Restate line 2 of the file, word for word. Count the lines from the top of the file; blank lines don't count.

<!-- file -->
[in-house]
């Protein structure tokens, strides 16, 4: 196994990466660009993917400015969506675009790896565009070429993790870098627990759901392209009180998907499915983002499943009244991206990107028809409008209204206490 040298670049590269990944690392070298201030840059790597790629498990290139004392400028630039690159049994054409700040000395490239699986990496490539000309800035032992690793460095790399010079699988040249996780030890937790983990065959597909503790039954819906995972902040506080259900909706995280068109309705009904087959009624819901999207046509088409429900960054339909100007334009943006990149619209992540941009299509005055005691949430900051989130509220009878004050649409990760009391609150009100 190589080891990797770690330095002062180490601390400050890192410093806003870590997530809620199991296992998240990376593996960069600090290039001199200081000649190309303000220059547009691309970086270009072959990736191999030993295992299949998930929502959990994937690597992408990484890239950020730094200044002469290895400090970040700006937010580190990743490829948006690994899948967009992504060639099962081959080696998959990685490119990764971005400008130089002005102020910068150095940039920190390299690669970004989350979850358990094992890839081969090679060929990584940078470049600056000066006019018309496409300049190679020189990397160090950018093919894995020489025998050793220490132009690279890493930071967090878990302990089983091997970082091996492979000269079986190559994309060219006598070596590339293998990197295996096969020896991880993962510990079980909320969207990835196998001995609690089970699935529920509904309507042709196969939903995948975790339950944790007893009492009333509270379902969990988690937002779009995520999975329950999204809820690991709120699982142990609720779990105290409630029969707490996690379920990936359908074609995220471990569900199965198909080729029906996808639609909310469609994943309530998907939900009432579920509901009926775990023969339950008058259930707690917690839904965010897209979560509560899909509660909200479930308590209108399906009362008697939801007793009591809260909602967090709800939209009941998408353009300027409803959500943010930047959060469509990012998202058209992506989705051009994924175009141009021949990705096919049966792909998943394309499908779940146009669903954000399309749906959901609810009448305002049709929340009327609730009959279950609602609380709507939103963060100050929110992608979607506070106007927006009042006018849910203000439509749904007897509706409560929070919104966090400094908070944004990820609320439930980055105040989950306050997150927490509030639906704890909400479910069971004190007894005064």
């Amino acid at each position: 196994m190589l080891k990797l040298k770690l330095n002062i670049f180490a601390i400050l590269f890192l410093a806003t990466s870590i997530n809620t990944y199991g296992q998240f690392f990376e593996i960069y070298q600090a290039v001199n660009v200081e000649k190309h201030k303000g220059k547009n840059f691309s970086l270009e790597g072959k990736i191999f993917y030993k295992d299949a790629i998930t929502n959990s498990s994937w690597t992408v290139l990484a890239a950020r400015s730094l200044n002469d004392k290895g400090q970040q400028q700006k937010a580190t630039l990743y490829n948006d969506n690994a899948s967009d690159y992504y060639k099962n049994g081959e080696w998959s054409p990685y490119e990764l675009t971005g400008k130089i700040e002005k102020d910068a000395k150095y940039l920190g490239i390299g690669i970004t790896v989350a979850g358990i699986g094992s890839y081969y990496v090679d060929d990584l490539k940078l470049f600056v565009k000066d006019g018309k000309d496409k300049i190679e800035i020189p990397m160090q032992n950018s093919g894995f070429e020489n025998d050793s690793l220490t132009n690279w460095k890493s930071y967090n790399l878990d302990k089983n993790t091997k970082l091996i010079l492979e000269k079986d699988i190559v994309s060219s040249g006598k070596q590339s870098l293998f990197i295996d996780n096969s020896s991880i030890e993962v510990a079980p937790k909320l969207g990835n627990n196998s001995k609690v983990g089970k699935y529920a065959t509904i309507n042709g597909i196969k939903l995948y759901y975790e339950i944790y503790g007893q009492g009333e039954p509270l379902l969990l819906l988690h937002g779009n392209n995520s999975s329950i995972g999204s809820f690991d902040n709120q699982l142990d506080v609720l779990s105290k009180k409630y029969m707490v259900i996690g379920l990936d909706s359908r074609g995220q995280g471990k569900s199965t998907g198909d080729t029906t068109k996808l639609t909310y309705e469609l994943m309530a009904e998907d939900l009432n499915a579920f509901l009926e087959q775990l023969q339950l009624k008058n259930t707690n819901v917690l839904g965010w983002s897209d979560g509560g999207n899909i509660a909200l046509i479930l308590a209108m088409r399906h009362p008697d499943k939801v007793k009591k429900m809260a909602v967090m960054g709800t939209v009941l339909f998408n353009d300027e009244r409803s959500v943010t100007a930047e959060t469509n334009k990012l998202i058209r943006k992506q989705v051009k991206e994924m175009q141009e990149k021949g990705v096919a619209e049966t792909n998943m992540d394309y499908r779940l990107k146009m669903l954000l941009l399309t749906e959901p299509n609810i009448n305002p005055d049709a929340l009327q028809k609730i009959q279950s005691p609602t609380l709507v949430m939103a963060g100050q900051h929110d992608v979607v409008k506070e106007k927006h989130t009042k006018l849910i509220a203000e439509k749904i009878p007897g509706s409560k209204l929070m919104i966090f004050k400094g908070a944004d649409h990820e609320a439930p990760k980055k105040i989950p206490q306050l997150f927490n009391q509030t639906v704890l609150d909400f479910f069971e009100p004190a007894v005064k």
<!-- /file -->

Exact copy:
């Protein structure tokens, strides 16, 4: 196994990466660009993917400015969506675009790896565009070429993790870098627990759901392209009180998907499915983002499943009244991206990107028809409008209204206490 040298670049590269990944690392070298201030840059790597790629498990290139004392400028630039690159049994054409700040000395490239699986990496490539000309800035032992690793460095790399010079699988040249996780030890937790983990065959597909503790039954819906995972902040506080259900909706995280068109309705009904087959009624819901999207046509088409429900960054339909100007334009943006990149619209992540941009299509005055005691949430900051989130509220009878004050649409990760009391609150009100 190589080891990797770690330095002062180490601390400050890192410093806003870590997530809620199991296992998240990376593996960069600090290039001199200081000649190309303000220059547009691309970086270009072959990736191999030993295992299949998930929502959990994937690597992408990484890239950020730094200044002469290895400090970040700006937010580190990743490829948006690994899948967009992504060639099962081959080696998959990685490119990764971005400008130089002005102020910068150095940039920190390299690669970004989350979850358990094992890839081969090679060929990584940078470049600056000066006019018309496409300049190679020189990397160090950018093919894995020489025998050793220490132009690279890493930071967090878990302990089983091997970082091996492979000269079986190559994309060219006598070596590339293998990197295996096969020896991880993962510990079980909320969207990835196998001995609690089970699935529920509904309507042709196969939903995948975790339950944790007893009492009333509270379902969990988690937002779009995520999975329950999204809820690991709120699982142990609720779990105290409630029969707490996690379920990936359908074609995220471990569900199965198909080729029906996808639609909310469609994943309530998907939900009432579920509901009926775990023969339950008058259930707690917690839904965010897209979560509560899909509660909200479930308590209108399906009362008697939801007793009591809260909602967090709800939209009941998408353009300027409803959500943010930047959060469509990012998202058209992506989705051009994924175009141009021949990705096919049966792909998943394309499908779940146009669903954000399309749906959901609810009448305002049709929340009327609730009959279950609602609380709507939103963060100050929110992608979607506070106007927006009042006018849910203000439509749904007897509706409560929070919104966090400094908070944004990820609320439930980055105040989950306050997150927490509030639906704890909400479910069971004190007894005064």